The reporting tools are also pretty impressive. You can look up a weekly fitness tracker that shows calories burned, a chart of your weight, and the number of workouts, total exercise time, and number of miles covered in your EA Sports Active workout.
EA Sports Active More Workouts has a huge array of new exercises. Something I found impressive is that while they didn’t reproduce the exercises from the original, they came up with 30 completely new exercises that work out every part of your body, from lower body to upper body. One other nice addition is a warm-up and cool-down period, instead of rushing straight into the more intense exercises. Something else that impressed me was that they thought of new and creative ways to use the resistance band. For example, to do one-arm rows, you’re instructed to fold the band in half and step on the band in a way that you really do get great resistance on your biceps.
Other new exercises using the Leg Strap and the Resistance Band
The highlight of the title has to be the new fitness activities. As with its predecessor, EA Sports Active More Workouts has some great fitness activities: water skiing, paddle surfing, cardio boxing, step aerobics, squash, and an obstacle course.
As with the fitness activities of the original, the fitness activities are so much accurate simulations of the sports activities as they are clever ways to get you to mimic exercise movements (like squatting and lunges) in repetition without realizing you are. It’s tedious to go through dozens of reps of squats and arm movements; on the other hand, it’s a blast to be doing it playing a fast-paced game of virtual squash.
Squash, a clever way for you to do lunges and arm motions
The controls are spot-on. Unlike games like The Biggest Loser and Jillian Michaels Fitness Ultimatum 2010, which passively “check” to see if you’re making the right movements once you’ve made them (and often give you false positives and false negatives—if I hear Jillian Michaels one more time yelling at me unjustly I’m going to scream). EA Sports Active More Workouts actually responds to your exact movements as they’re making them. And if you mess up, it doesn’t yell at you.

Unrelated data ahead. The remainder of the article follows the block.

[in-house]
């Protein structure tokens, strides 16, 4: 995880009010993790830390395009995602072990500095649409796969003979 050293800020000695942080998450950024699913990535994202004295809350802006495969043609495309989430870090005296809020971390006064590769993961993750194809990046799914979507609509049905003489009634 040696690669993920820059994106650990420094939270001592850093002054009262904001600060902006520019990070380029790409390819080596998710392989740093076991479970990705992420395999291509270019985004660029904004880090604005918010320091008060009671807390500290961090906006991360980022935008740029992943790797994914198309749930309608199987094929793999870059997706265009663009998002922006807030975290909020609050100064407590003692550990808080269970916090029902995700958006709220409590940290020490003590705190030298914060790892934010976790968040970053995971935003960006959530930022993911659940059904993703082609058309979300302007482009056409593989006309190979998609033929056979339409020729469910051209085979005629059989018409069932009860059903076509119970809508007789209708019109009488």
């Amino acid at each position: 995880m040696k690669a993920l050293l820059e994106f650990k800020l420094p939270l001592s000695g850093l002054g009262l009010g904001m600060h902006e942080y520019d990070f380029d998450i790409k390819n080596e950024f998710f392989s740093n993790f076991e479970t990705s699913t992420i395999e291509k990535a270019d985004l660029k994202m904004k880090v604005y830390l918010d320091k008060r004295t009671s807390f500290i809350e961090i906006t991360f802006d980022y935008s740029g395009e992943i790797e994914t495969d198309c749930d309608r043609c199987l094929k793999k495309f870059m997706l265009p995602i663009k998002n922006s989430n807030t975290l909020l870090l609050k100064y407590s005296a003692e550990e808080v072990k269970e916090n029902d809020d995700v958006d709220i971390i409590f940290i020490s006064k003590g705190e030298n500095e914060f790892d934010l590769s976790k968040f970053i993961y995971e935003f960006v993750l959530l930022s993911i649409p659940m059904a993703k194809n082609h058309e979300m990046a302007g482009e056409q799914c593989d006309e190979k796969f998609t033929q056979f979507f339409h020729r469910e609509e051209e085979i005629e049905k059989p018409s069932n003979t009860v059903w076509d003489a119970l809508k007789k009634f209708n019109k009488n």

The game, of course, takes place on an island which seems to be a trend. After visiting Wuhu Island in Wii Fit, Jillian’s Island in Jillian Michaels Fitness Ultimatum 2010, and the virtual Biggest Loser Resort, I feel like I’ve worked out all over the Carribbean. But I admit, there’s something soothing about escaping for 20 minutes a day with the sound of the surf pounding on the shores.
All in all, I was impressed with EA Sports Active: More Workouts, so much so that it will once again regain position #1 in the list of Best Wii Exercise Games. While it may not be as “fun” as Wii Fit Plus, and the graphics aren’t as good, the workout regimen itself is a tough one which really gets you working out, and the fitness activities are a good balance of fun plus an effective workout. It’s not a game you can play with the family (although there is an option to exercise with someone else, side by side), but on the other hand it does the best job of any Wii Exercise Game to balance fun and fitness.